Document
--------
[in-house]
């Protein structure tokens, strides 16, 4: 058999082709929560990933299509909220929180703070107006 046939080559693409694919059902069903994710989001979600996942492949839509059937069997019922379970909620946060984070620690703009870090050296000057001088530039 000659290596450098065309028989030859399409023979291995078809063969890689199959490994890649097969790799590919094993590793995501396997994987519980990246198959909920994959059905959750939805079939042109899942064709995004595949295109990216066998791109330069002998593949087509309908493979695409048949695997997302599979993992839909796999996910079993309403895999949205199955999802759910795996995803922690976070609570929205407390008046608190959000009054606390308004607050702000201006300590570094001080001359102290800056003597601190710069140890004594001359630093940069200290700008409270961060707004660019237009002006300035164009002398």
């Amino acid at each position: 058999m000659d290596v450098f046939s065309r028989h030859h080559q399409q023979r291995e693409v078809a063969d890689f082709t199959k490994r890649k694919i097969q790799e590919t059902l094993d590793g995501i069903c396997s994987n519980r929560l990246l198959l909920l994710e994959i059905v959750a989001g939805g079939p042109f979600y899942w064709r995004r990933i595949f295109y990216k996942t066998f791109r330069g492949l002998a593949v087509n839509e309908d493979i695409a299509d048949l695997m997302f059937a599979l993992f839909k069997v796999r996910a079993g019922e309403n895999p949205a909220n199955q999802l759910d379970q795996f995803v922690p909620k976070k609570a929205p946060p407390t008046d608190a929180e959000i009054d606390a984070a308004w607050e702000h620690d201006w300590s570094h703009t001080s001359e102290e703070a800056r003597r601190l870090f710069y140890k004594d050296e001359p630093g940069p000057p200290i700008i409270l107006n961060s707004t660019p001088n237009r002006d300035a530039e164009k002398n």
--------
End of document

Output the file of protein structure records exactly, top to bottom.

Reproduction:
[in-house]
């Protein structure tokens, strides 16, 4: 058999082709929560990933299509909220929180703070107006 046939080559693409694919059902069903994710989001979600996942492949839509059937069997019922379970909620946060984070620690703009870090050296000057001088530039 000659290596450098065309028989030859399409023979291995078809063969890689199959490994890649097969790799590919094993590793995501396997994987519980990246198959909920994959059905959750939805079939042109899942064709995004595949295109990216066998791109330069002998593949087509309908493979695409048949695997997302599979993992839909796999996910079993309403895999949205199955999802759910795996995803922690976070609570929205407390008046608190959000009054606390308004607050702000201006300590570094001080001359102290800056003597601190710069140890004594001359630093940069200290700008409270961060707004660019237009002006300035164009002398």
């Amino acid at each position: 058999m000659d290596v450098f046939s065309r028989h030859h080559q399409q023979r291995e693409v078809a063969d890689f082709t199959k490994r890649k694919i097969q790799e590919t059902l094993d590793g995501i069903c396997s994987n519980r929560l990246l198959l909920l994710e994959i059905v959750a989001g939805g079939p042109f979600y899942w064709r995004r990933i595949f295109y990216k996942t066998f791109r330069g492949l002998a593949v087509n839509e309908d493979i695409a299509d048949l695997m997302f059937a599979l993992f839909k069997v796999r996910a079993g019922e309403n895999p949205a909220n199955q999802l759910d379970q795996f995803v922690p909620k976070k609570a929205p946060p407390t008046d608190a929180e959000i009054d606390a984070a308004w607050e702000h620690d201006w300590s570094h703009t001080s001359e102290e703070a800056r003597r601190l870090f710069y140890k004594d050296e001359p630093g940069p000057p200290i700008i409270l107006n961060s707004t660019p001088n237009r002006d300035a530039e164009k002398n």